Playoff Game 22
Maple Leafs 3, Canadiens 2 (OT)
Stanley Cup Finals, Game 1
Wednesday, April 11, 1951
Maple Leaf Gardens, Toronto, Ontario
Sid Smith, the Toronto-born hockey player with an unrehearsed flair for the dramatic, pulled all the Hollywood stops as he poked home the payoff goal for his Maple Leafs against the Montréal Canadiens last night.
The Groucho Marx of the Leafs dressing room scored after five minutes and 51 seconds of sweltering, sudden death overtime to give the Leafs a 3-2 victory in the first of a best of seven Stanley Cup final series at the Gardens. The second game will be played here Saturday.
Smitty, a crew-cut citizen of West Toronto with a fine sense of humour, showed a fine sense of timing as he opened and closed the scoring in as fast and exciting a hockey game as has been seen here this season.
One of the league’s four 30 or more goal men in schedule play, Smith waited until the dying minutes of the 70th game to enter that charmed circle a couple of weeks back. Last night he opened the scoring after 15 seconds of play and sent 13,939 perspiring fans heading for the exits 65 minutes and 36 seconds later. Cecil B. deMille would probably reject such a plot as highly improbable.
While Smith emerged the hero of this piece, he was by no means the only hockey player on the ice. True, his game starting goal threw the Canadiens off stride, with only Gerry McNeil’s net mastery preventing a first period deluge of goals. The Leafs outshot the Habs 14-5 in that first 20 minutes, but after the intermission, the visitors from Québec came flying back to twice tie the score and force the game into overtime.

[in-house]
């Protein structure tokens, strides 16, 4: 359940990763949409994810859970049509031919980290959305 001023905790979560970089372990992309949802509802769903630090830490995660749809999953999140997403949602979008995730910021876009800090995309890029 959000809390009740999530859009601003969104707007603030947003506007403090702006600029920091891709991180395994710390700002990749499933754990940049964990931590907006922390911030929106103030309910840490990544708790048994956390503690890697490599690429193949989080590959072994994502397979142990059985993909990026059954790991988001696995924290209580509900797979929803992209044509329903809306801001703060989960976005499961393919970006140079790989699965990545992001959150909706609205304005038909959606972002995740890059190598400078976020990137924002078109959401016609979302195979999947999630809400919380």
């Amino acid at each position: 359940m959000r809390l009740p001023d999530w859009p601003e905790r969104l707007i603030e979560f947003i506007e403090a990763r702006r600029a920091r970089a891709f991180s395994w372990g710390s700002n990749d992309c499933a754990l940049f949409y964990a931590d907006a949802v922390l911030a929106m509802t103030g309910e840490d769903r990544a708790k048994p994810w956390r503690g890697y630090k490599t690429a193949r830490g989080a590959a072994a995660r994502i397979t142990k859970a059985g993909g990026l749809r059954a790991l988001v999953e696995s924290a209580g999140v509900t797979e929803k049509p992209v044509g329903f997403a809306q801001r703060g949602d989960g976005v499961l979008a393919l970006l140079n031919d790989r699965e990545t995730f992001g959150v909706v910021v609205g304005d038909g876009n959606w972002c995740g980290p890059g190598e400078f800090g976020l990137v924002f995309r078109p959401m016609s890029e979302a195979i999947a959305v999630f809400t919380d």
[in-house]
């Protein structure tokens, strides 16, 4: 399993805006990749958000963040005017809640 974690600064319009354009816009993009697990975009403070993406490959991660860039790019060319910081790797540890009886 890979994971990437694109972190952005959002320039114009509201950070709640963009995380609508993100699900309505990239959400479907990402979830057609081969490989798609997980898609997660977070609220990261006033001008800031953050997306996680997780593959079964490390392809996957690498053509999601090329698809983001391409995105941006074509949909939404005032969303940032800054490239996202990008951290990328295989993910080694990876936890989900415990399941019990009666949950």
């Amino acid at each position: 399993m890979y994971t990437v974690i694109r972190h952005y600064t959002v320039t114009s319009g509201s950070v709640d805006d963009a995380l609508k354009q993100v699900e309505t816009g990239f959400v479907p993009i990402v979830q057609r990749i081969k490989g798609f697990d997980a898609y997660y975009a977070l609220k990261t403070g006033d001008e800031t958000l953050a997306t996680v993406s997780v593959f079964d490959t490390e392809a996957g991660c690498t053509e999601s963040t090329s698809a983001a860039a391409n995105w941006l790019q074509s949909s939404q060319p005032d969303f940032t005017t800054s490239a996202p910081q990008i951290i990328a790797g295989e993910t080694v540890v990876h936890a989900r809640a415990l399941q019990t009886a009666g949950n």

Sharing Toronto scoring honours with Smith was his linemate, Tod Sloan, a lad who at times didn’t appear to be doing too much out there. Yet he did enough to score the other Leaf goal, and figure in both of Smith’s.
Ted Kennedy, a player whose name only appeared in the summary once, an assist on Sloan’s goal, was the workhorse of the line. He started the plays that paid off in goals, yet the scoring officials from Detroit missed him on at least two occasions. (Perhaps he should print Howe or Lindsay across his back to help their eyesight!)
The mighty “Rocket” Richard scored the first goal for Montréal to make the score 1-1, and a sharp little rookie, Paul Masnick, backhanded the other one by Turk Broda to make it 2-2. Gus Mortson scored a goal for Toronto on a Howie Meeker engineered play, but referee Bill Chadwick disallowed it because Cal Gardner was lying on top of McNeil in the Montréal crease. And if the Toronto centre, who played a disappointing game, checks the rule book, he’ll find the referee was quite right.
Except for a short period in the second period when centre ice forechecking slowed the pace, it was one of the fastest games of the season. Long rushes with clever passes were rapidly exchanged, with defencemen and goalies keeping busy all evening.
This was a game with three good lines against three good lines. Elmer Lach, “Rocket” Richard and Bert Olmstead were the number one trio for coach Dick Irvin, but he managed a good night’s work out of his old reliables, Kenny Mosdell, Baldy MacKay and Floyd Curry, with old man Billy Reay showing a new lease of life between rookies Paul Masnick and Paul Meger.
Kennedy, Sloan and Smith were the big three for Toronto, but Max Bentley, Flem MacKell and Joe Klukay provided quite a few goalmouth thrills. Gardner, whose close checking was his best contribution, Howie Meeker and Ray Timgren worked hard. Meeker missed at least two chances to score the winning goal in a wide goalmouth scramble just before Smith went to work. Timgren has never checked better, especially when killing off penalties.
Both teams had reserves, but used them sparingly. Harry Watson was dressed after missing the Boston series because of a shoulder separation. He wasn’t used much after the first period. Danny Lewicki wasn’t dressed.